"- Don't you have any pants? - Yes I do."

Translation:- Har du inga byxor? - Jo det har jag.

December 5, 2014

This discussion is locked.


1) Why is "Jo jag har det" incorrect? I am really struggling with knowing what word order to use.

2) If byxor is plural, then why is the singular det used? If I want to say "yes, I have them" should it not be Jo jag har dem?


I'm with you on the plural question. Should it not be "dem har jag"?


I was taught by my Swedish professor that it's not a grammatical issue because it's an "idiomatic expression." It's just a particular way to asnwer However... I have never seen the "jo" until i encoutered this website. And i lived in Sweden for a year. Granted it was 10 years ago, but... I doubt things have changed that much.


I answered "har du inga byxor? jo, jag har det" but it's not correct. Why is the correct answer only "jo, det har jag" ? Is there a rule how to use "jo" in such answer?


Yes, you always reply with ”jo” to negative statements.

  • Gillar du hundar?
  • Ja.

  • Gillar du inte hundar?

  • Jo.

As for ”jag har det” vs. ”det har jag”. Swedish has freer word order than English and allows both, but it’s more common in dialogues like these to put the ”it” first to emphasise it and what was just said. If you put it last, it’s correct, but it sounds weird as if you’re not emphasising anything in the sentence. It’s the same with ”det vet jag inte” (I don’t know it) and ”det vill jag inte” (I don’t want it.)


thanks a lot, it makes sense, I will remember that!


Vet du något? Ta en lingot för en sådan bra förklaring..!!!!!!!


I took Swedish classes for a year and a half from Swedish professors and I have never heard of this distinction before. I don't remember ever even learning the word "jo" in either class. Is it really that wrong to use "ja"? I just got marked wrong for it in the question even though everything else was correct.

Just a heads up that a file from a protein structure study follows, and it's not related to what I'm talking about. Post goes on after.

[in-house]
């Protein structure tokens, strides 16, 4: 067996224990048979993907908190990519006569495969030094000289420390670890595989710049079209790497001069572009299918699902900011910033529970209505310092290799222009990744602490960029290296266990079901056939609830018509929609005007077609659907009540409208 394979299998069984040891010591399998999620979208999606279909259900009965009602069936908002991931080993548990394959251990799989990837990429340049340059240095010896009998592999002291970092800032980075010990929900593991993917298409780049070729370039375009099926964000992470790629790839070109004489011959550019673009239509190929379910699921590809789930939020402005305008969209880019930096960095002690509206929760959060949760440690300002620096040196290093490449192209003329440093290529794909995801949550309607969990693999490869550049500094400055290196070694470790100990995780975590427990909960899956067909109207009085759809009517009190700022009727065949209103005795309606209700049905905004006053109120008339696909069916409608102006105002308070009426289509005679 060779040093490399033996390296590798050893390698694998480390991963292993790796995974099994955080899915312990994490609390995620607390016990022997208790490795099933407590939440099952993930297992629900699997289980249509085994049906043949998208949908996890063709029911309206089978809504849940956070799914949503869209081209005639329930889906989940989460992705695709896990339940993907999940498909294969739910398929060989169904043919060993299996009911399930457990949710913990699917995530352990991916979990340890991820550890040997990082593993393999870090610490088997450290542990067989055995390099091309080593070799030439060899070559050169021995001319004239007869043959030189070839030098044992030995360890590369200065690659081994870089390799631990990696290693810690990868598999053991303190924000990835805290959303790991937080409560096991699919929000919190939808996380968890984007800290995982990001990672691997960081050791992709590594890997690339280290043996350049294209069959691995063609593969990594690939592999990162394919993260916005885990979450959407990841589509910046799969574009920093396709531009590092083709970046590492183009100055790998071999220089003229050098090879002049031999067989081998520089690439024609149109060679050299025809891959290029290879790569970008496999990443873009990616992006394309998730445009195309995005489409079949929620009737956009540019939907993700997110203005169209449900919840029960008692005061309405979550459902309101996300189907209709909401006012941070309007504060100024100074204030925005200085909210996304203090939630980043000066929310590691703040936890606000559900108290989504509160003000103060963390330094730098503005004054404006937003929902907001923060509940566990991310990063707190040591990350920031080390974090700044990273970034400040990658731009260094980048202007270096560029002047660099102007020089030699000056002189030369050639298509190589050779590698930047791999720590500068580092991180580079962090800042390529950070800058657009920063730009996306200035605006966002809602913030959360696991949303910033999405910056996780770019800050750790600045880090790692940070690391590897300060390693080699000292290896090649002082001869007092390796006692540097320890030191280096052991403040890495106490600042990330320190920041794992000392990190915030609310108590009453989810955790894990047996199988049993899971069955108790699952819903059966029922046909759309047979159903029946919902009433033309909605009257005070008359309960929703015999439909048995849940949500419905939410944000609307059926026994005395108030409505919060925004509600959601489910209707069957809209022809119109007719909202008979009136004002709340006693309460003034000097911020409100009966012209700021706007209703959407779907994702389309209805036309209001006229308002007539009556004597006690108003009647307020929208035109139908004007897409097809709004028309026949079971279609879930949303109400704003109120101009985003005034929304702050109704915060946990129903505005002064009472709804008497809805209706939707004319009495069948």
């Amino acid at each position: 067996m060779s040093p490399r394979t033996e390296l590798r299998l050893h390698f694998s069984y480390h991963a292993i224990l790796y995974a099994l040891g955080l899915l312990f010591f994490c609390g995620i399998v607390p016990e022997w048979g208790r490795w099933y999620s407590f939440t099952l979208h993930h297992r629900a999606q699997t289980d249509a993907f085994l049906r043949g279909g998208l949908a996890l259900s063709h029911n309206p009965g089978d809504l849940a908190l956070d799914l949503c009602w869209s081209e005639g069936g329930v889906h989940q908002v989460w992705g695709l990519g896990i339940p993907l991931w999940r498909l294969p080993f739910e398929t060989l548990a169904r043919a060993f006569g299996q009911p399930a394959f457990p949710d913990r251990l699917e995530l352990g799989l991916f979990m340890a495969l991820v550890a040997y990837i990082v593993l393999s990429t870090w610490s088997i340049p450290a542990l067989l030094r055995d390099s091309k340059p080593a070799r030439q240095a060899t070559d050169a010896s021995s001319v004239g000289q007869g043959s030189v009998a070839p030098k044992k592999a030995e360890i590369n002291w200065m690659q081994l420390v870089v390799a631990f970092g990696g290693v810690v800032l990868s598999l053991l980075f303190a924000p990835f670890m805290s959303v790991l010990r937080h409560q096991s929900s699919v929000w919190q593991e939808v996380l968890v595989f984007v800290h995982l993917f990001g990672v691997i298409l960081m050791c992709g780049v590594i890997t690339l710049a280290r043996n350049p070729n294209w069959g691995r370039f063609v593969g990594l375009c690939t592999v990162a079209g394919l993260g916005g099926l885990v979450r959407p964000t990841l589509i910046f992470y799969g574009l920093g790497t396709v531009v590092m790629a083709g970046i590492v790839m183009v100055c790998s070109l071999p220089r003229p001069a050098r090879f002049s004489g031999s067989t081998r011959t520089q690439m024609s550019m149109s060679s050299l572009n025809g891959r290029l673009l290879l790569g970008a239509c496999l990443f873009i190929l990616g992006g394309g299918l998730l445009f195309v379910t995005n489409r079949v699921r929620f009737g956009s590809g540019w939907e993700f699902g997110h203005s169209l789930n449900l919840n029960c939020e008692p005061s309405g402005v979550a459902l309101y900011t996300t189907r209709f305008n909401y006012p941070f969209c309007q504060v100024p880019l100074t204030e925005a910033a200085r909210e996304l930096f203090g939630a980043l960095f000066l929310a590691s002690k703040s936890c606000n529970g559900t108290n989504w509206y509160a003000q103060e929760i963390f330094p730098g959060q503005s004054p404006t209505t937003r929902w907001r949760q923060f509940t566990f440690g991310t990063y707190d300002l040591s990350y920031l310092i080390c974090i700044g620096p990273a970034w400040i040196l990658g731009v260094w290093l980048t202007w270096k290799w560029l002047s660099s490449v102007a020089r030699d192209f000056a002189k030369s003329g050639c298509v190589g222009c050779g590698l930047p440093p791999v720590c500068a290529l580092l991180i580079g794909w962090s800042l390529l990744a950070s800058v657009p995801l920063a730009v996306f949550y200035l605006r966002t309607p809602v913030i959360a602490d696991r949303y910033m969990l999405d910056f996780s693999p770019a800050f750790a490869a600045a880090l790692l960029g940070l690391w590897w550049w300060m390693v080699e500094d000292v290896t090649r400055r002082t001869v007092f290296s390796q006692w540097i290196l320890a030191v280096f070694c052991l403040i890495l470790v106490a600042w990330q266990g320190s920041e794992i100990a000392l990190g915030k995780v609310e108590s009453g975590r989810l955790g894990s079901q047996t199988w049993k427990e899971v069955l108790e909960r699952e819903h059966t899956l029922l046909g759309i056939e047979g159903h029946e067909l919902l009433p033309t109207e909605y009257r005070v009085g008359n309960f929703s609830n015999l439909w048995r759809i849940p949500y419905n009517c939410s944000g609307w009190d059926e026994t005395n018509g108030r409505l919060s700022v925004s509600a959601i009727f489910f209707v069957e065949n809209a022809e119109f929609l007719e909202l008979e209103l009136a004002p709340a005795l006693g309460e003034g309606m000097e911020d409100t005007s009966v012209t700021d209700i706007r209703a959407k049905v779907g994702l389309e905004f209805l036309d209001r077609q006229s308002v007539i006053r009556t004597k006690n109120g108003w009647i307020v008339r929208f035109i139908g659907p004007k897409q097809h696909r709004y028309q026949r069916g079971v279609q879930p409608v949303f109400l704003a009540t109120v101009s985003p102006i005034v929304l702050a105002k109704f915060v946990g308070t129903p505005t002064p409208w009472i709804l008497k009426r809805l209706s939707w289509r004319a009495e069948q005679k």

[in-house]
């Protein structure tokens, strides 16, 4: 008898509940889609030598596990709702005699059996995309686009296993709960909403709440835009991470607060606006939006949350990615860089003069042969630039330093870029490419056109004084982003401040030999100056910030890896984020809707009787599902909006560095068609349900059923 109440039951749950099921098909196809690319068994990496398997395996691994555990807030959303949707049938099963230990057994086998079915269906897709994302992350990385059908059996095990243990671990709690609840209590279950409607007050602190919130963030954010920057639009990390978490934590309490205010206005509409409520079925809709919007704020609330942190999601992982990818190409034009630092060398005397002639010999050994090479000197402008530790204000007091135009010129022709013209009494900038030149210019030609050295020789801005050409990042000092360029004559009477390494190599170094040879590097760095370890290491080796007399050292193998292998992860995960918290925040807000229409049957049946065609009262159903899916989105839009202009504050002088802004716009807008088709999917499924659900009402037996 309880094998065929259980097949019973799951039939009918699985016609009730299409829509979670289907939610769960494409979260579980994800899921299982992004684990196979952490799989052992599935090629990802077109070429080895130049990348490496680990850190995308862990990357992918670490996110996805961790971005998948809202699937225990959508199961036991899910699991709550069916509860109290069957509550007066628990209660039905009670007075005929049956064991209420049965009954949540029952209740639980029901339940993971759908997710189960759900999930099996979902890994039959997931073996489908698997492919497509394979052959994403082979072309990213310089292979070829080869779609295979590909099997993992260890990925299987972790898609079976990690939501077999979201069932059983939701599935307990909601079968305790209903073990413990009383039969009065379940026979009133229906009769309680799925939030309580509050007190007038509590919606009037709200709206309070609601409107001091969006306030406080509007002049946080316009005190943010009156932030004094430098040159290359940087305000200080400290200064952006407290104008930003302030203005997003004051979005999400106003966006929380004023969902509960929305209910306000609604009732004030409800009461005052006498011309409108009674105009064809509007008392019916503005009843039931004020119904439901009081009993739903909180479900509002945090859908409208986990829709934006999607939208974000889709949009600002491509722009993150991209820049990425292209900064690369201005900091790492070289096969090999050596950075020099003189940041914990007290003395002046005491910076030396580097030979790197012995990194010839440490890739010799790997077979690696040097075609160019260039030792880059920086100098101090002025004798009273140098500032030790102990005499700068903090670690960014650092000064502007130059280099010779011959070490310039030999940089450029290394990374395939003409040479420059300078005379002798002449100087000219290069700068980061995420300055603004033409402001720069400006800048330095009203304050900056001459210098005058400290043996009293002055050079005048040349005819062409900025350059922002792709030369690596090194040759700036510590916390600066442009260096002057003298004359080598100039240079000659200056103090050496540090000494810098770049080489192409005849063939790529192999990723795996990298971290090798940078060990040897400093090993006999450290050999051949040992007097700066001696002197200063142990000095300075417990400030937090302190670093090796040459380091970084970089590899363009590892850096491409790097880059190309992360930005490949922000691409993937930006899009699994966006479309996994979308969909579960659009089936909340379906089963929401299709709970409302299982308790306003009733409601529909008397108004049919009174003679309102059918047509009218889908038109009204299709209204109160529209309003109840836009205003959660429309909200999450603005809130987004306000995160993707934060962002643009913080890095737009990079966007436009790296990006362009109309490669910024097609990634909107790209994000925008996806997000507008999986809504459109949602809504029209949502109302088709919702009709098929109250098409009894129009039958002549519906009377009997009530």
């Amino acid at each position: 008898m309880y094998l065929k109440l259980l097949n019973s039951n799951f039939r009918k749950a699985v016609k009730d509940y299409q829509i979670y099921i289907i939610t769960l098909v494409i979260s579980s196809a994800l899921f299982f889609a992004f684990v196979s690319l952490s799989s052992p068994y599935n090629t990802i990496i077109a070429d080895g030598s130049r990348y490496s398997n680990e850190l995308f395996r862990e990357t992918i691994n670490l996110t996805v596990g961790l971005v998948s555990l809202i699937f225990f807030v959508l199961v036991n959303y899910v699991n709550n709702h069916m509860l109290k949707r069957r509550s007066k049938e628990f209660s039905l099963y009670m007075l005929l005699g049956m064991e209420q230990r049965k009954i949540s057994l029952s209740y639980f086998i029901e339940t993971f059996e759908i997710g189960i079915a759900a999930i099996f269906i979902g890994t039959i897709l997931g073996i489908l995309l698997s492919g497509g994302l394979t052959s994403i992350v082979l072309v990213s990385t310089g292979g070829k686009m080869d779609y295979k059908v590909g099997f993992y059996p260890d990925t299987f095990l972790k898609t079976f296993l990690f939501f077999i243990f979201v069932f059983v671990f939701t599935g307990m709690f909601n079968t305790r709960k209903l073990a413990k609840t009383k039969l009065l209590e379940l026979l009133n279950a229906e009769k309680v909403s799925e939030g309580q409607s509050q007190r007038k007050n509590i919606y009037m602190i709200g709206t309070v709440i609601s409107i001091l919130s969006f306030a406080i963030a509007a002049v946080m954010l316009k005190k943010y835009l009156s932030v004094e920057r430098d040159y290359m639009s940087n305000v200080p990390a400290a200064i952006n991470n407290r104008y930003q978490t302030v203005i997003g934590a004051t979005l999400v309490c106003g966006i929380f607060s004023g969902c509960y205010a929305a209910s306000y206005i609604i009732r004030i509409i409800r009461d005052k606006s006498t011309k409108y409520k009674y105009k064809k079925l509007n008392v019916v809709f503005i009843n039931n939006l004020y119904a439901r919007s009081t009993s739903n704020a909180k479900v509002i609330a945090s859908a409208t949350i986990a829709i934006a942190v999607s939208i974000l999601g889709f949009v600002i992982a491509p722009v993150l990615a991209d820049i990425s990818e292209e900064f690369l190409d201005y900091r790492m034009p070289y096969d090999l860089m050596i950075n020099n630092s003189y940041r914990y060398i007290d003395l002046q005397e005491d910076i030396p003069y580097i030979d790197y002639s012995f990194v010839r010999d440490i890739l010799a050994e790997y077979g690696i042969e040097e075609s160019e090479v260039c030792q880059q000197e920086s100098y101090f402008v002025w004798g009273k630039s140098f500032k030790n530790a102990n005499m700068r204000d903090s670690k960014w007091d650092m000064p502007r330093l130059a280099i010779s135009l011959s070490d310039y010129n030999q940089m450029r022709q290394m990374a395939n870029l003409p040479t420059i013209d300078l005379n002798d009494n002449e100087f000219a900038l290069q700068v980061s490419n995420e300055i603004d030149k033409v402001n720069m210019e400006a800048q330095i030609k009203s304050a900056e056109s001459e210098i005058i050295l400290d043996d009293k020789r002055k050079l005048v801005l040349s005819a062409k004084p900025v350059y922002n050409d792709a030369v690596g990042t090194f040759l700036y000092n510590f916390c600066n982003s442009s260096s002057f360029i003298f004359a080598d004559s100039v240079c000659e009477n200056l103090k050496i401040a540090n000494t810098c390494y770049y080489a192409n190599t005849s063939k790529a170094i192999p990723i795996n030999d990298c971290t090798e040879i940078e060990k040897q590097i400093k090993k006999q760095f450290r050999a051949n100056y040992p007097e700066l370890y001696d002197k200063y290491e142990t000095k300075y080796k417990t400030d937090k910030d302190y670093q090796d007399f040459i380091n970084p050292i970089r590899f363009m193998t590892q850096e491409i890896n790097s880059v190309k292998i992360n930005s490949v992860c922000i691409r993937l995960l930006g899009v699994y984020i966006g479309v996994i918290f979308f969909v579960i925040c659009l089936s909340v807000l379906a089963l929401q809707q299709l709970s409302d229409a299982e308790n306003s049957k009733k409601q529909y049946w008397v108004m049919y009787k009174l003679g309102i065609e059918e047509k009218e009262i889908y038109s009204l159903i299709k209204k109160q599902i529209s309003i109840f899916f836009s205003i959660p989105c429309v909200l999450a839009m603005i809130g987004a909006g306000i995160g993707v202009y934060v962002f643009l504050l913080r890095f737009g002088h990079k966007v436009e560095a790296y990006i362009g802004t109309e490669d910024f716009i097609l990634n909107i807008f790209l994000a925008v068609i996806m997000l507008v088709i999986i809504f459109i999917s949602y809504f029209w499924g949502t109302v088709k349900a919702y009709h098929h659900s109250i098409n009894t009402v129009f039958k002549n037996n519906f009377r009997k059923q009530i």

Yes, you can’t use ja when you respond to a negative clause. It sounds very weird.


Why would "gor" not be accepted in the place of "do". "Do" does mean "gor", does it not?


In my Swedish grammar book, it says it's normally "det gör jag," but with auxiliary verbs like "har", "kan", "vill", etc., you must retain the original verb. In this case, it would be "Jo, det har jag," because "har" was the verb in the question. Hope this helps. :)


Yes, thank you! That was a wonderful explanation!


Same question - I put "Jo, jag gör" for the second part, but that is incorrect. I don't fully understand why. I thought gör could be used to "reference the verb in the previous sentence"


I guess it's because in english you use the word "do" as an auxiliary (it doesn't really mean "do"). And it doesn't work like that in swedish.

It's easier for me because I speak french and in french, we don't use the auxiliary "do" either. That would be : Si, j'en ai. (Yes, I have)

But I'm not 100% sure it works like french though.


I could have sworn I didn't see these in the lessons?


I got this sentence wrong only because I was laughing too hard at it. >.>


i put the same thing, but used ni instead of du. What's wrong about that?


I think it's because the second part is "Yes I do", which implies a single speaker, so the first part has to agree with a single "you".


When I looked up images of brallor on google, it showed images of pants. A friend confirmed that it is a slang term, should this also be a correct option?


It is a slang term, yes, but we won't include it here.


Can someone tell me the difference between: Inte, Inget, och Inga?


As far as I can tell, 'inte' is used to negate verbs, 'inga' and 'inget' are used to indicate a lack of [noun]. the different endings here are based on the 'gender' of the word (en, ett, or plural).


Why is "Har du ingen byxa" not accepted?


Byxor is always byxor.


What would be the difference between using Jo det gör jag vs Jo det har jag?


'jo' is really pronounced as 'you' ?


Yes, "o" is pronounced (approximately) like "oo" in English, and "j" (approximately) like "y"

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